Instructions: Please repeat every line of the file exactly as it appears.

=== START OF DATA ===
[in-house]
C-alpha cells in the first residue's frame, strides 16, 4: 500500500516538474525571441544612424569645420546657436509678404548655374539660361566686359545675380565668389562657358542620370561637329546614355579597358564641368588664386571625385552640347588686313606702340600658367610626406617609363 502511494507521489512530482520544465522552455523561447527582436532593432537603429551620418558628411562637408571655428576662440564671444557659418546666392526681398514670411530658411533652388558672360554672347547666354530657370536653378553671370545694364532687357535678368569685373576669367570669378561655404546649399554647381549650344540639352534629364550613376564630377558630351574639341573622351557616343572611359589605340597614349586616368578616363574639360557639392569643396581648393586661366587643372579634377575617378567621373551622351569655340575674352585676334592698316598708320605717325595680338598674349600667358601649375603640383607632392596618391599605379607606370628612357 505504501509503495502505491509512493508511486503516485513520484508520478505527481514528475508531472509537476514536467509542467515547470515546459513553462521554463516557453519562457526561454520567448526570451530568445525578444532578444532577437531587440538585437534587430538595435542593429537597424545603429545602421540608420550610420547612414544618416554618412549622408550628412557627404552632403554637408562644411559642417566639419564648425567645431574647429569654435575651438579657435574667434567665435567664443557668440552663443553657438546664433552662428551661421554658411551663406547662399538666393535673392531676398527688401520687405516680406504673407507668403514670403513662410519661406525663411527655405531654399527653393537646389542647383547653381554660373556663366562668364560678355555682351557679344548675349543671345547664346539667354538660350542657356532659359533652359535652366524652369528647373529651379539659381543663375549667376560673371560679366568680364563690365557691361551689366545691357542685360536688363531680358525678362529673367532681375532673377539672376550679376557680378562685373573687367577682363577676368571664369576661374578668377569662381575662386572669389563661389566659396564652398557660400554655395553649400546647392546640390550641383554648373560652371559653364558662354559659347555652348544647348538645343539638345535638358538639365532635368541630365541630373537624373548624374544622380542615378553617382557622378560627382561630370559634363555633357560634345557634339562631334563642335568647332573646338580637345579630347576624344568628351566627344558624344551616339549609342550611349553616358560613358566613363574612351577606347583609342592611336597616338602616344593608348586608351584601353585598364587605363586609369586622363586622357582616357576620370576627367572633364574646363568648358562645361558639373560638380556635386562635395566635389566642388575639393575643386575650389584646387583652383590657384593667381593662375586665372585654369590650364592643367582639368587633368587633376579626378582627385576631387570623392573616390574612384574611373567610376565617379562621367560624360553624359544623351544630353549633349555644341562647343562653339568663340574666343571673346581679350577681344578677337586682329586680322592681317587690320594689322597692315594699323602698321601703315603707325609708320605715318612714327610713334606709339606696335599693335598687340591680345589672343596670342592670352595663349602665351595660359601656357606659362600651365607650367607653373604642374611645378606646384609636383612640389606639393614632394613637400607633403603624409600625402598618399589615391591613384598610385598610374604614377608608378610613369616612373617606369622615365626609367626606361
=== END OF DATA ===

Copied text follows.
[in-house]
C-alpha cells in the first residue's frame, strides 16, 4: 500500500516538474525571441544612424569645420546657436509678404548655374539660361566686359545675380565668389562657358542620370561637329546614355579597358564641368588664386571625385552640347588686313606702340600658367610626406617609363 502511494507521489512530482520544465522552455523561447527582436532593432537603429551620418558628411562637408571655428576662440564671444557659418546666392526681398514670411530658411533652388558672360554672347547666354530657370536653378553671370545694364532687357535678368569685373576669367570669378561655404546649399554647381549650344540639352534629364550613376564630377558630351574639341573622351557616343572611359589605340597614349586616368578616363574639360557639392569643396581648393586661366587643372579634377575617378567621373551622351569655340575674352585676334592698316598708320605717325595680338598674349600667358601649375603640383607632392596618391599605379607606370628612357 505504501509503495502505491509512493508511486503516485513520484508520478505527481514528475508531472509537476514536467509542467515547470515546459513553462521554463516557453519562457526561454520567448526570451530568445525578444532578444532577437531587440538585437534587430538595435542593429537597424545603429545602421540608420550610420547612414544618416554618412549622408550628412557627404552632403554637408562644411559642417566639419564648425567645431574647429569654435575651438579657435574667434567665435567664443557668440552663443553657438546664433552662428551661421554658411551663406547662399538666393535673392531676398527688401520687405516680406504673407507668403514670403513662410519661406525663411527655405531654399527653393537646389542647383547653381554660373556663366562668364560678355555682351557679344548675349543671345547664346539667354538660350542657356532659359533652359535652366524652369528647373529651379539659381543663375549667376560673371560679366568680364563690365557691361551689366545691357542685360536688363531680358525678362529673367532681375532673377539672376550679376557680378562685373573687367577682363577676368571664369576661374578668377569662381575662386572669389563661389566659396564652398557660400554655395553649400546647392546640390550641383554648373560652371559653364558662354559659347555652348544647348538645343539638345535638358538639365532635368541630365541630373537624373548624374544622380542615378553617382557622378560627382561630370559634363555633357560634345557634339562631334563642335568647332573646338580637345579630347576624344568628351566627344558624344551616339549609342550611349553616358560613358566613363574612351577606347583609342592611336597616338602616344593608348586608351584601353585598364587605363586609369586622363586622357582616357576620370576627367572633364574646363568648358562645361558639373560638380556635386562635395566635389566642388575639393575643386575650389584646387583652383590657384593667381593662375586665372585654369590650364592643367582639368587633368587633376579626378582627385576631387570623392573616390574612384574611373567610376565617379562621367560624360553624359544623351544630353549633349555644341562647343562653339568663340574666343571673346581679350577681344578677337586682329586680322592681317587690320594689322597692315594699323602698321601703315603707325609708320605715318612714327610713334606709339606696335599693335598687340591680345589672343596670342592670352595663349602665351595660359601656357606659362600651365607650367607653373604642374611645378606646384609636383612640389606639393614632394613637400607633403603624409600625402598618399589615391591613384598610385598610374604614377608608378610613369616612373617606369622615365626609367626606361